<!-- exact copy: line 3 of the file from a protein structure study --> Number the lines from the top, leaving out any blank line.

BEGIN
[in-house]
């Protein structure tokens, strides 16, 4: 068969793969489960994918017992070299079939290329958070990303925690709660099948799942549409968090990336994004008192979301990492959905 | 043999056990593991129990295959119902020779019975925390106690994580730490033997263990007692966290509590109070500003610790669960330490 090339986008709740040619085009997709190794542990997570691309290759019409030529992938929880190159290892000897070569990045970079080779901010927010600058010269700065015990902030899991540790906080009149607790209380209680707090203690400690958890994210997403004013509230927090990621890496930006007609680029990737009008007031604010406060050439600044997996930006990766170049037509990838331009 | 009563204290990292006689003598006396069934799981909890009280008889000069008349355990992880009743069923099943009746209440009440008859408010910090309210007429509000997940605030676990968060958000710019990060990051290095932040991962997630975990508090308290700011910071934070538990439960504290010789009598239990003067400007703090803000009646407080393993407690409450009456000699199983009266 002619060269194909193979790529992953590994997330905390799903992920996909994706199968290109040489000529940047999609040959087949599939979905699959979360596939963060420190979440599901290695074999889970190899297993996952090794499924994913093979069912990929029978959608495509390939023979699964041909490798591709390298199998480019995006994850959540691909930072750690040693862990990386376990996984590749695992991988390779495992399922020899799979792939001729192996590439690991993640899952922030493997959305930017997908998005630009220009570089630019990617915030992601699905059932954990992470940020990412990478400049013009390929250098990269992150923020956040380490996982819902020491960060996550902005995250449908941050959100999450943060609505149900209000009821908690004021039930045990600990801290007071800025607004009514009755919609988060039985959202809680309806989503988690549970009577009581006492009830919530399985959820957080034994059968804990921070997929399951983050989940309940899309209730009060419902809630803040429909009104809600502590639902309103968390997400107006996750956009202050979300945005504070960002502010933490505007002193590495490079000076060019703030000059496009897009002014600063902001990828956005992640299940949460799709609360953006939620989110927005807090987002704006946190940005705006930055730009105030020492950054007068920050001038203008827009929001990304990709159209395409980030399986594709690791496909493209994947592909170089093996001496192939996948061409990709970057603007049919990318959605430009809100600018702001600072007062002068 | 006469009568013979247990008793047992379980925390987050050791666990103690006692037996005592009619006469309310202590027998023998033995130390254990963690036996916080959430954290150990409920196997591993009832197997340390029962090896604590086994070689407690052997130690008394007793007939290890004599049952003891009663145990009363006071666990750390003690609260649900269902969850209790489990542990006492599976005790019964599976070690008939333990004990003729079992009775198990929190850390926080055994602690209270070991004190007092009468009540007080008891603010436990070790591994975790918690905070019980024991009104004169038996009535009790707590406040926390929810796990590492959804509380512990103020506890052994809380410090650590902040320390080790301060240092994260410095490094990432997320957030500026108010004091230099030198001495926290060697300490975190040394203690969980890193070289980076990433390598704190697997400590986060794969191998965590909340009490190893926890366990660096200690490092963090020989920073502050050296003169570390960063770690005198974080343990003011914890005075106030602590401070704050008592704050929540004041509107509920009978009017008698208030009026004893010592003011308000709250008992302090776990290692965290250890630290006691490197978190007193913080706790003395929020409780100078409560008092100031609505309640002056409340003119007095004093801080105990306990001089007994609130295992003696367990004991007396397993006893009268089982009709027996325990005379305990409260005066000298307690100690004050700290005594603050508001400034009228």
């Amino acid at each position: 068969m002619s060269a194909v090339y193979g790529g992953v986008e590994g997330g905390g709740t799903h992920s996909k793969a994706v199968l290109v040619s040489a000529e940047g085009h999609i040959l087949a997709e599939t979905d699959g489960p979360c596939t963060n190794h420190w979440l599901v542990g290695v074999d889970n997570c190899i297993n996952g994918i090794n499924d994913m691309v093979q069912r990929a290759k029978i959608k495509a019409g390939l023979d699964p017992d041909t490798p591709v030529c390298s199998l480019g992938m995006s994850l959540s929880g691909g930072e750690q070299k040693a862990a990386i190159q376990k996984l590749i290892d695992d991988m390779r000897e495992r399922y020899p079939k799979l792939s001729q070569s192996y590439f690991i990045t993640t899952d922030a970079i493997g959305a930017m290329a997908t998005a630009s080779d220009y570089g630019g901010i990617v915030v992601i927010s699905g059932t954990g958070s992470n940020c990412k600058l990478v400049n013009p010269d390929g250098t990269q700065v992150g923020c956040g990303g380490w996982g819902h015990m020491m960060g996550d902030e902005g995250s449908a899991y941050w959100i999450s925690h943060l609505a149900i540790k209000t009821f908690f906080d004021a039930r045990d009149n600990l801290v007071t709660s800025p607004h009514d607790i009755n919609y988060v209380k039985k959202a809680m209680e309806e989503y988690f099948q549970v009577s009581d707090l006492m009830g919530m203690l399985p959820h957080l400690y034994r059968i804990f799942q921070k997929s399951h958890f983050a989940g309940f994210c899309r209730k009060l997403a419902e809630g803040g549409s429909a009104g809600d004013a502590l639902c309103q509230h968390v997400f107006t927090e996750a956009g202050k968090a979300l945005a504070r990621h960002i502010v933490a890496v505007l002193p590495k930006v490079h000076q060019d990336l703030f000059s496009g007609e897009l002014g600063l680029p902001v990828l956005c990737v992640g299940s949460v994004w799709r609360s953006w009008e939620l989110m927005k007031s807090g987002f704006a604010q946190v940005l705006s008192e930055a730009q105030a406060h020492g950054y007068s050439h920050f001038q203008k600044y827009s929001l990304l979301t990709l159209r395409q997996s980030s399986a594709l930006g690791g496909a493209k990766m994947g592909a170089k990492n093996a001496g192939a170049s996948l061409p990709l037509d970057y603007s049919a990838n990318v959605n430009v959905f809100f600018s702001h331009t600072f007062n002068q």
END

């Amino acid at each position: 068969m002619s060269a194909v090339y193979g790529g992953v986008e590994g997330g905390g709740t799903h992920s996909k793969a994706v199968l290109v040619s040489a000529e940047g085009h999609i040959l087949a997709e599939t979905d699959g489960p979360c596939t963060n190794h420190w979440l599901v542990g290695v074999d889970n997570c190899i297993n996952g994918i090794n499924d994913m691309v093979q069912r990929a290759k029978i959608k495509a019409g390939l023979d699964p017992d041909t490798p591709v030529c390298s199998l480019g992938m995006s994850l959540s929880g691909g930072e750690q070299k040693a862990a990386i190159q376990k996984l590749i290892d695992d991988m390779r000897e495992r399922y020899p079939k799979l792939s001729q070569s192996y590439f690991i990045t993640t899952d922030a970079i493997g959305a930017m290329a997908t998005a630009s080779d220009y570089g630019g901010i990617v915030v992601i927010s699905g059932t954990g958070s992470n940020c990412k600058l990478v400049n013009p010269d390929g250098t990269q700065v992150g923020c956040g990303g380490w996982g819902h015990m020491m960060g996550d902030e902005g995250s449908a899991y941050w959100i999450s925690h943060l609505a149900i540790k209000t009821f908690f906080d004021a039930r045990d009149n600990l801290v007071t709660s800025p607004h009514d607790i009755n919609y988060v209380k039985k959202a809680m209680e309806e989503y988690f099948q549970v009577s009581d707090l006492m009830g919530m203690l399985p959820h957080l400690y034994r059968i804990f799942q921070k997929s399951h958890f983050a989940g309940f994210c899309r209730k009060l997403a419902e809630g803040g549409s429909a009104g809600d004013a502590l639902c309103q509230h968390v997400f107006t927090e996750a956009g202050k968090a979300l945005a504070r990621h960002i502010v933490a890496v505007l002193p590495k930006v490079h000076q060019d990336l703030f000059s496009g007609e897009l002014g600063l680029p902001v990828l956005c990737v992640g299940s949460v994004w799709r609360s953006w009008e939620l989110m927005k007031s807090g987002f704006a604010q946190v940005l705006s008192e930055a730009q105030a406060h020492g950054y007068s050439h920050f001038q203008k600044y827009s929001l990304l979301t990709l159209r395409q997996s980030s399986a594709l930006g690791g496909a493209k990766m994947g592909a170089k990492n093996a001496g192939a170049s996948l061409p990709l037509d970057y603007s049919a990838n990318v959605n430009v959905f809100f600018s702001h331009t600072f007062n002068q």